Sugar and all cause mortality?

Sugar consumption has been a huge issue for some time now .Most people focus on drinking and smoking as issues,which they are put most of us are functioning sugar addicts with a blood sugar chart that resembles the current bitcoin price trends. We get hangovers from sugar. On more than one occasion I’ve heard people in various gyms tell each other not to worry about sugar intake because ‘sugar turns to muscle’. Yes sugar can be a fuel in high intensity events, but in general sugar creates a hormone cascade in the body that ultimately prevents proper muscle development and severely affects mental and physical health over time. People think they have more energy when they eat sugar but this really isn’t true. An important hormone to look at is insulin. It’s produced by an organ called the pancreas. Insulin is released by beta cells in the pancreas(which stop working if stressed enough), and this insulin binds to receptors in cells (muscles) to facilitate the transport of glucose into the cells. Its role is to allow sugar (blood glucose) to reach cells and to send excess sugar for storage in adipose tissue (fat). High amounts of sugar decrease the amount of insulin receptors on cells meaning less sugar is used leaving more in the blood and adipose tissue.The rise of blood glucose is measured on the glycaemic index (GI) scale.

Insulin is the hormone of aging (type diabetes, heart attacks, stroke, cancer, blindness. For every point your blood sugar is above 70mg/dl your risk of heart disease goes up 5%, so if you look at the upper level of ‘normal range’ which is 99mg/dl your risk of disease goes up 145%. Now something to remember is that most of this normative data is taken from people who aren’t actually healthy (because the general population isn’t healthy as a group). If your levels are this high you’re probably miserable. Normative data is taken from the general population which is a population with very low activity levels combined high fat levels and stress levels. High levels of sugar are toxic for the body and prolonged sugar exposure damages nerve cells. This is why people with diabetes can go blind or loose limbs

 

 

Healthcare/economics

A topic regularly spoken about is the need for a bigger budget in the health service. Reasons highlighted are the long wait for beds and not enough doctors per patient ratios. Now this is only partly true. We are the second most obese country in Europe and we are fast becoming number one. What about a public nutrition budget instead? In Ireland 60% of the population is overweight or obese. Most of the conditions seen in hospitals are as a result of the complications of high sugar diets and lack of exercise(cancer, hypertension, obesity, diabetes). If I was to take 10 random people off the street 6 of them would be obese by these figures. A dangerous illusion about health is measuring of the body circumference and our height to weight ratio(BMI). People confuse the term thin and skinny, a thin person can have respectable levels of muscle mass and function while a skinny person will have a high % fat level relative to their mass. Most people who think they are thin are actually what is termed skinny fat( very low muscle mass cover by high fat which makes them appear normal weight).When I speak to clients most would class themselves as ‘reasonably fit’. By this they mean that they can walk when they need to and do their job without major issues, but when they get blood tests done most are in the higher end of normal range or unhealthy range for blood pressure and blood sugar. Being in this higher range is not good, the general population as a group is not healthy ,just because most people fall in this group doesn’t make it ok or normal. As the general public become more unhealthy so too does the normative data acquired from studies.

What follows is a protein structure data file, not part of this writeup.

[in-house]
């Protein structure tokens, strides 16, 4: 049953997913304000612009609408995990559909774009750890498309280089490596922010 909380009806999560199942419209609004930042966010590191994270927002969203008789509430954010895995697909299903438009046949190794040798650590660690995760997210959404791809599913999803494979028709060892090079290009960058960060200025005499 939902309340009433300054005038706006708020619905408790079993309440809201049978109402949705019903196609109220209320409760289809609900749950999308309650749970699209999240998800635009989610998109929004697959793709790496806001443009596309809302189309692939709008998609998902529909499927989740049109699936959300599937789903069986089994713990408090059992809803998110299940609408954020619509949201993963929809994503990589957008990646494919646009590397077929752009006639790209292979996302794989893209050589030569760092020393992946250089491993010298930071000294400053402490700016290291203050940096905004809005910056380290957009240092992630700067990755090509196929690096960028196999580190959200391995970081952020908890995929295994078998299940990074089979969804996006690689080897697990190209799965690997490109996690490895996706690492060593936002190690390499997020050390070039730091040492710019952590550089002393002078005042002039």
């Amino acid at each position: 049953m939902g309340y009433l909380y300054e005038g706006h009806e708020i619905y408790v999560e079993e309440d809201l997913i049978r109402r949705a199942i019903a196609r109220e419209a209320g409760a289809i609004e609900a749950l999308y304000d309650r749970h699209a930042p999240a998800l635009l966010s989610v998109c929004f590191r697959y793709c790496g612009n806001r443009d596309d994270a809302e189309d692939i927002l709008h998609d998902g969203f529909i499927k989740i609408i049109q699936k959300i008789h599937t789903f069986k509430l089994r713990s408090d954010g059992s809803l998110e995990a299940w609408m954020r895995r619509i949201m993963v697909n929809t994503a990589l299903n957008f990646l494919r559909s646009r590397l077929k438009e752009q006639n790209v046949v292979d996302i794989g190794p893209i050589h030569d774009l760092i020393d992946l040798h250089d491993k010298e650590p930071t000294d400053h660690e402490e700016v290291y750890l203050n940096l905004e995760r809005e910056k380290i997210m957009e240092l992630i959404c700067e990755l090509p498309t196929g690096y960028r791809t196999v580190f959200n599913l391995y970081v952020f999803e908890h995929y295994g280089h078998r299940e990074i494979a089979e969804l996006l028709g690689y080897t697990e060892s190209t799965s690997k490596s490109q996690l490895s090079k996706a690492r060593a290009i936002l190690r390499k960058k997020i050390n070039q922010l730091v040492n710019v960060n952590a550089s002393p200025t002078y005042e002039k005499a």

Sugar is quite dangerous to us in many ways, our health suffers, and we then turn to medication, cars and other ways of avoiding the problem except addressing our diet and lack of activity. The unhealthier we get the more money we spend. If you are making €70,000 but are highly sedentary with a terrible diet it becomes a very small amount when the costs to your physical and mental health are added up. Our sugar epidemic is also crippling us economically (drugs are expensive after all). Exercise can’t fully compensate for the amount sugar in processed foods or health care costs. No matter how much exercise you do you cannot get rid of the toxics in your system fully, similarly you can’t undo your bad health by spending thousands on pills, the only way to counteract this is to eat healthy. Biochemistry is very complicated, so simply put good food is good, bad food is bad.

Brain

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Sugar alters your thought patterns, whether you’re aware of this or not, your decisions tend to be less rational and moreemotional while on a high sugar in the diet. 1 in 3 adults don’t get enough sleep, most of this is linked with diet. Sugar directly affects the quality of sleep. Sleep is  essential to repair the brain, and for the release of the body’s natural hormones that make us superhuman when we get good sleep consistently. The issue with quick sugar sources is the severe spike and drop in blood sugar. High and low blood sugar wreak havoc on the brain’s function. You already know that fast sugars are out of the question. High sugar intakes correlate with acute and significant drops in IQ. Specifically prediabetic individuals have a higher risk of cognitive decline, poor memory, and loss of brain function than any others. It has been estimated that a 20% decrease is the norm. Plus, the sugar rush comes with symptoms that bear striking similarities to those of ADHD. Not exactly the ideal condition to develop consistent productivity at work. High blood sugar also depletes dopamine. This neurotransmitter is essential for sustained focus and drive. Two things you want in ample quantities when trying to get ahead. High blood sugar effects BDNF. BDNF is the brain growth factor. It sustains and repairs neuronal circuits, one pivotal mechanism when it comes to learning and making memories. High long-term production of insulin is linked to the development of Alzheimer’s and diabetics are twice more likely to develop Alzheimer’s. When you have high levels of insulin resistance, you have 3 times the likelihood of suffering from depression.